Now if mind-wandering has wonderful upsides such as augmenting creativity and goal-setting (how would we otherwise explain such a ubiquitous form of cognition if it was merely detrimental?), what tricks can we use to spur our minds to follow beneficial and “healthy” patterns of spontaneous cognition? What are the right circumstances under which a wandering mind may actually benefit us? Can music be used as a vehicle to steer our thoughts towards positive directions? Trying to answer these questions in any meaningful way is hampered by a lack of music studies on the subject. Nevertheless, it is quite likely that mind-wandering during listening to music is a widespread phenomenon, at least in the Western world where technology-aided listening experiences have become way more immersive and introspective. Visual mental imagery while listening to music is indeed common, and given that much mind-wandering takes the form of visual images this suggests an overall high frequency of the experience. Moreover, we all know how music can trigger us to mentally time travel to the past or the future and plenty of music playlists on Spotify or Last.fm are prepared with the aim of guiding cognition. Interestingly, there is evidence of a link between music, emotion and mind-wandering, with sad-sounding music being associated with higher levels of mind-wandering (as well as default mode network activity) compared with happy-sounding music. In the same study, we also explored the content of participants’ thoughts while listening to sad and happy music and we found out that thoughts during sad music were focused on emotion and nature, while happy music was linked to dancing imagery. These findings are particularly intriguing because they show how different music-evoked emotions relate to various dimensions of thought content, which, as mentioned above, is crucial in determining the impact of mind-wandering on well-being and mental health.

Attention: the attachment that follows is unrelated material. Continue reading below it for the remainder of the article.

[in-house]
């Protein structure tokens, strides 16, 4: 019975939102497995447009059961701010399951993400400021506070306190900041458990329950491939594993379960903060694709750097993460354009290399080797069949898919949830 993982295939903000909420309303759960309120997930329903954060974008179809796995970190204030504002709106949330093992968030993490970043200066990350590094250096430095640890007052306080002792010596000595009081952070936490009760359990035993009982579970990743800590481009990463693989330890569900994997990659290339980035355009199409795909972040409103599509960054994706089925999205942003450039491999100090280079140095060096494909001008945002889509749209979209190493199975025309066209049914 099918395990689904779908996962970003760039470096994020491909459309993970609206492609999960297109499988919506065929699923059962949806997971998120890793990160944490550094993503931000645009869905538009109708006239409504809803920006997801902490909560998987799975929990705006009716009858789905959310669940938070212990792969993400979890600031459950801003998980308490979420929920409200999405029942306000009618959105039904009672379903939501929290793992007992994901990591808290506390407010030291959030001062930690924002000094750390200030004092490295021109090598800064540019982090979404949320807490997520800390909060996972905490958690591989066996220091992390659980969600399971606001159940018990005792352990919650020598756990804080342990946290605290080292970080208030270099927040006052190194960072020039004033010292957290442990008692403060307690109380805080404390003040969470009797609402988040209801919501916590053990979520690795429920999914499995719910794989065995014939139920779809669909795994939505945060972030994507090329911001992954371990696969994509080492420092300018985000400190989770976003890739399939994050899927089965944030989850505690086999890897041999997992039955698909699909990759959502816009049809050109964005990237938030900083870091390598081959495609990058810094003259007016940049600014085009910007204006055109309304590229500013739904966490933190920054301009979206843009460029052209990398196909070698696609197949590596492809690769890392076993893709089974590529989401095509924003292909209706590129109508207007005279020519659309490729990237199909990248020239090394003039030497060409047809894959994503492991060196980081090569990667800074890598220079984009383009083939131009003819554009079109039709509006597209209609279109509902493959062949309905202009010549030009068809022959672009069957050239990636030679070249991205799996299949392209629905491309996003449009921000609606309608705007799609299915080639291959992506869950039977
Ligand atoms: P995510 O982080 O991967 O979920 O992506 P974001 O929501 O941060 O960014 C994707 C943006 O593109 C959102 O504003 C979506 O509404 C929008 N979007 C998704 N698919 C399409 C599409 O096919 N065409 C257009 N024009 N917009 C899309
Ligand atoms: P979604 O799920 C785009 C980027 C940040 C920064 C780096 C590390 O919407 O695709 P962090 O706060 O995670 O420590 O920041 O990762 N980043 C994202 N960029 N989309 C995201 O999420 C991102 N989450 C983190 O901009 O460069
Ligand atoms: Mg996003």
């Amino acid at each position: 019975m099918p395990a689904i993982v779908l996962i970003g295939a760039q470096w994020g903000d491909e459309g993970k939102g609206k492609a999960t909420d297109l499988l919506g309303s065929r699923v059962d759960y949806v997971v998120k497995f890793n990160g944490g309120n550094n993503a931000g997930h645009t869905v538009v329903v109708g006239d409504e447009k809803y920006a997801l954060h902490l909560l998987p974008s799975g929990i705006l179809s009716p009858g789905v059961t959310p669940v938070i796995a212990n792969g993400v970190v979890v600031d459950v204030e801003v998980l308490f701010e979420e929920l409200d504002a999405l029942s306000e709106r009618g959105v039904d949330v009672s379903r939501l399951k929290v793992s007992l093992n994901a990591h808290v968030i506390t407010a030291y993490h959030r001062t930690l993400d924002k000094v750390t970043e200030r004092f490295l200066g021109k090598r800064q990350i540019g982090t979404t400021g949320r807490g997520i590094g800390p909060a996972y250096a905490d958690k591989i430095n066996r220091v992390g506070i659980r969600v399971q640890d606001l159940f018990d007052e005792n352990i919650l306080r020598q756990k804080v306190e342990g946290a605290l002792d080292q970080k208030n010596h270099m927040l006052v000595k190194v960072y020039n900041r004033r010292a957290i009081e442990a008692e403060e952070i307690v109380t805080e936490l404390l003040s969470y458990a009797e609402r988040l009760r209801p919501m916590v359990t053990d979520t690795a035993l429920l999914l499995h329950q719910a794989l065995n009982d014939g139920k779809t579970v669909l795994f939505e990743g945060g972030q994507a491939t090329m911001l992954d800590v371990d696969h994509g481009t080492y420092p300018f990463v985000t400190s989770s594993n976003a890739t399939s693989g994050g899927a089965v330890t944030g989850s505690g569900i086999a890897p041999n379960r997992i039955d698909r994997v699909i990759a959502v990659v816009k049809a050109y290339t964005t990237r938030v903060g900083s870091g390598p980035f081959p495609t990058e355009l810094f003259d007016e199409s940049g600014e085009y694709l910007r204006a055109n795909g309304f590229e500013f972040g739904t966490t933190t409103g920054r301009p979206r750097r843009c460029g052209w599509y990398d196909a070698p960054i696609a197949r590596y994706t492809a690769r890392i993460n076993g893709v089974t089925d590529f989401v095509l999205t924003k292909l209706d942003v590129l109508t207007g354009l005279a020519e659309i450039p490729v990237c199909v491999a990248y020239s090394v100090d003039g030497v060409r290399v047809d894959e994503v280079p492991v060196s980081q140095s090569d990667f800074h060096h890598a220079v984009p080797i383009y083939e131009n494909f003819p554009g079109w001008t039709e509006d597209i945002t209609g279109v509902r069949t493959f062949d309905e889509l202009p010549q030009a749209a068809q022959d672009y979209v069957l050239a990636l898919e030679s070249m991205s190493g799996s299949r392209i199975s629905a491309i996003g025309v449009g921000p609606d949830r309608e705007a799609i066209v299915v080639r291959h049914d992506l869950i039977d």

Despite the paucity of music studies on mind-wandering, music may hold an extraordinary potential to further the missions of mind-wandering research, by offering a “positive” space for the mind to wander that does not demand continuous attention and is relatively free from boredom (typical features of previous research paradigms). Most importantly, the possibility of understanding how to purposely use music to think in “healthy” patterns is pivotal and should strive researchers—at least it does it in my personal case—to look at this topic! Vice versa mind-wandering research may significantly contribute to the understanding of complex musical experiences. From the past decades of music research, we have learned that the human capacity for music is not detached from the rest of the mind, and musical experiences may at times be so powerful, yet complex, because music can fully engage our brains. Mind-wandering during music listening may represent in fact a key piece of this puzzle. The science of mind-wandering will be precious in unveiling what kinds of cognitive phenomena are at play during music listening (e.g., spontaneous thoughts, daydreams or fanciful thoughts that depart from reality, autobiographical memories), how they interact with each other, and what characteristics they have in common.

If you are particularly interested with this topic, you can discover more here. Stay tuned for future research updates!